Second, there is the property tax to be applied on residential homes by next year and the potential impact of looming property taxes on rents. The increased cost of public transportation (given the fuel increase), galloping (not creeping) food price increases and, lest we forget, mention yet again, of the review of T&TEC and WASA rates which, if implemented, surely will be another layer of pain for the average citizen (while some people still waiting fuh water!)

Talk about give and take!

The price of travel to Tobago has now increased whether you travel by boat or plane. Naturally, this increase in travel cost between the two islands will also increase the cost of doing business in Tobago given that many of the goods that are inputs into Tobago operations are ferried or flown in from Trinidad.

In summary, the multiplier impact of the increased cost of transportation will not be insignificant and will have wide-reaching implications.

With respect to the Education sector there has been some partial relief on the GATE front – students who are either trying to get into UWI to read a Bachelor’s degree but are doing qualifying programmes such as associate degrees or diplomas, will now enjoy GATE funding as they navigate their way to actually start their degree programmes.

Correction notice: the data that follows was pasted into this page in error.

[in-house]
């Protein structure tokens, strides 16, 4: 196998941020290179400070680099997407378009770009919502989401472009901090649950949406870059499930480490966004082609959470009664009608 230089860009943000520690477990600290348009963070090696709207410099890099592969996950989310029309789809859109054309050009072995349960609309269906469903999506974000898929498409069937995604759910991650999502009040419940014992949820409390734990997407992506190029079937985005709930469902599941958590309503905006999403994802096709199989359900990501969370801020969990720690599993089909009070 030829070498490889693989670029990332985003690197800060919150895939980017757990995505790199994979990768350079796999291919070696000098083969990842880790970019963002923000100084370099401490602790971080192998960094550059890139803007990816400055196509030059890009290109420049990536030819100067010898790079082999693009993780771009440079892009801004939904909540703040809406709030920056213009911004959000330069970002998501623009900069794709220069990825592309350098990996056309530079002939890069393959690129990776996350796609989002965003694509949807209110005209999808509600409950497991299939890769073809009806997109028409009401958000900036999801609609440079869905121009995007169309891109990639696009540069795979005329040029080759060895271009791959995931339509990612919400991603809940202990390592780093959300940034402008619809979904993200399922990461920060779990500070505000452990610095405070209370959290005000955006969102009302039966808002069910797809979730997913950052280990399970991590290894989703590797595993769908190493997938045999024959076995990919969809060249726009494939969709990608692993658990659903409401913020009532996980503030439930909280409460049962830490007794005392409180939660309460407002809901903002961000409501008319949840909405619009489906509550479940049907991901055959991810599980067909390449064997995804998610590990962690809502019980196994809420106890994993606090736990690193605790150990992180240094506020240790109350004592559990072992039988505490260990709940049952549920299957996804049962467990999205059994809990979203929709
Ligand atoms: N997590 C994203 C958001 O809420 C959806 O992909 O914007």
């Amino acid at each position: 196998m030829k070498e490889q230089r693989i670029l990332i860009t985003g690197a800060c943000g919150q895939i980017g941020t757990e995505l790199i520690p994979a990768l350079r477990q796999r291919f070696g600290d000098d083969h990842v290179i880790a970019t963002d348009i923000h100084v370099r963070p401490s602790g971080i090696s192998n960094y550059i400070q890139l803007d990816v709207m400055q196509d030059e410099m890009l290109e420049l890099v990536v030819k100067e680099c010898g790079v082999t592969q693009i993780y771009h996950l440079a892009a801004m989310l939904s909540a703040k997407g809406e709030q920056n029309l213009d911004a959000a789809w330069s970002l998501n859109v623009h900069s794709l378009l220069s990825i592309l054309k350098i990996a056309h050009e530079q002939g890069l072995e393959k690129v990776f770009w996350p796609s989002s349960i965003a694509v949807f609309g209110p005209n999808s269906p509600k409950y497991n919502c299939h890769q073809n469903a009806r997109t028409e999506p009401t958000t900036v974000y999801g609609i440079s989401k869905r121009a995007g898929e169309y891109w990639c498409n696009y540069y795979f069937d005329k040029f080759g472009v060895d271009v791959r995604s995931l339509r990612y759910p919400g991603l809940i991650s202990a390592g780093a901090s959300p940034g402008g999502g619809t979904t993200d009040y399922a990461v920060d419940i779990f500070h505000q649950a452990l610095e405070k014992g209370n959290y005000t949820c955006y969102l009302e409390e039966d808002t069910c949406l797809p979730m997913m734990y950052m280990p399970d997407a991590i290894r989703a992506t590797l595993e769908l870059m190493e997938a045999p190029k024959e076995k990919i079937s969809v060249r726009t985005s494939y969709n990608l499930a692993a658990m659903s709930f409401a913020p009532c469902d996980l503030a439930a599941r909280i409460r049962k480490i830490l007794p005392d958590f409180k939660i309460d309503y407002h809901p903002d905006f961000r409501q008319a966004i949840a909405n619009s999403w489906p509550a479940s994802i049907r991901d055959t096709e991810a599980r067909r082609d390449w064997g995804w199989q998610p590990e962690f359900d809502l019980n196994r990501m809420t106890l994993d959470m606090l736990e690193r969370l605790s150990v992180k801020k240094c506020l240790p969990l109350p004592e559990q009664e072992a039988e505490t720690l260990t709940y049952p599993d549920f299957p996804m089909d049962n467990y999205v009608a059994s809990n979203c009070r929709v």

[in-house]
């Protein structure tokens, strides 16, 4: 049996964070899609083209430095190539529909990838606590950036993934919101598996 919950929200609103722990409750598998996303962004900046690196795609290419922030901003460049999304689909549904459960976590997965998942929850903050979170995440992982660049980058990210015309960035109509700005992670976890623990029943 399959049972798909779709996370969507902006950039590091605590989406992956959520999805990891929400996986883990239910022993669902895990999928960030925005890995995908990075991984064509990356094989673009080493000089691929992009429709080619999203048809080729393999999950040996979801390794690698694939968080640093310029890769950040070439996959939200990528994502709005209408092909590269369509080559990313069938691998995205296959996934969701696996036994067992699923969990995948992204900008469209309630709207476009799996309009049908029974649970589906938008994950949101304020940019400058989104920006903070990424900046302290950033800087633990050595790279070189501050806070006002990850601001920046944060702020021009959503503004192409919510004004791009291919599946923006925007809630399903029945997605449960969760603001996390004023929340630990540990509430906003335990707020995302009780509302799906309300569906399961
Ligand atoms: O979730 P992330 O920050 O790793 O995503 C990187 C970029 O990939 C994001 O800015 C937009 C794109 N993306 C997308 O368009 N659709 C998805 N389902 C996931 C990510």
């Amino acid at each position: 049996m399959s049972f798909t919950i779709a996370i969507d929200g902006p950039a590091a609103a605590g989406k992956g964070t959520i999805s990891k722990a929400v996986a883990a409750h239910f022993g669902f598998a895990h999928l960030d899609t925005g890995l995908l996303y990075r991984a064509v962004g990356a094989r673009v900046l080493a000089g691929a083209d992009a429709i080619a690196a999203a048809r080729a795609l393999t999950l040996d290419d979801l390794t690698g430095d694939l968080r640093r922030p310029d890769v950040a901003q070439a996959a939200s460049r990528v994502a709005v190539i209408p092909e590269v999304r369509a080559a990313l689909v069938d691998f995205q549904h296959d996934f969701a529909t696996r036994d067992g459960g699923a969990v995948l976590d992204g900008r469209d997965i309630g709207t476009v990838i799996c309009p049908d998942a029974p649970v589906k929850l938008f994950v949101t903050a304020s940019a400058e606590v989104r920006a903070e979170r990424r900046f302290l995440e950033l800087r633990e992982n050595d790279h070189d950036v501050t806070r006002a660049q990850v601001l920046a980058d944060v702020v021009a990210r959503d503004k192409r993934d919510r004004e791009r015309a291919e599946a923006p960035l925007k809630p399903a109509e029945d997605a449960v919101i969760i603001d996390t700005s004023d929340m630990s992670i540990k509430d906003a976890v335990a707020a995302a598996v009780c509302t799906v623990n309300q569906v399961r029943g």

Additionally, students pursuing Technical and Vocational Education Training (TVET) programmes who have already accessed GATE for lower level TVET qualifications will now qualify for GATE in support of an advanced diploma or Bachelor’s degree.

The bottom line is that students who fall into any of the above categories will now have multiple bites of the GATE cherry. Not a bad initiative since some persons may not immediately be in a position, financially or otherwise, to upgrade their studies.

My questions though are about efficiency of executing this initiative and its implementation. There also is the issue of outstanding monies owed by Government to tertiary institutions, accounts receivables, for those students who currently benefit from GATE.

For the younger students whose learning was interrupted on account of the pandemic, a remedial education programme has been set up to allow them to “recover and catch up with their learning”.

Two and a half years later I wonder, how will this work? Will there be interest and uptake by the parents of such affected students? Does the Ministry of Education have a register of who might be these students so that there can be targeted interventions to achieve the desired corrective results?

A myriad of other incentives was mentioned to support the private sector including those involved in the energy sector.

What was missing from Budget 2023 was a conversation around a strategy for sustainable economic growth, the real kind, the all-inclusive kind, that leads to economic recovery of both the country and the people.

Alas, it seems our economic strategy is predicated on Putin’s continued show of force in Ukraine that will keep oil prices high and revenue streams flowing into the country’s coffers. Cake anyone?

That’s just my point of view!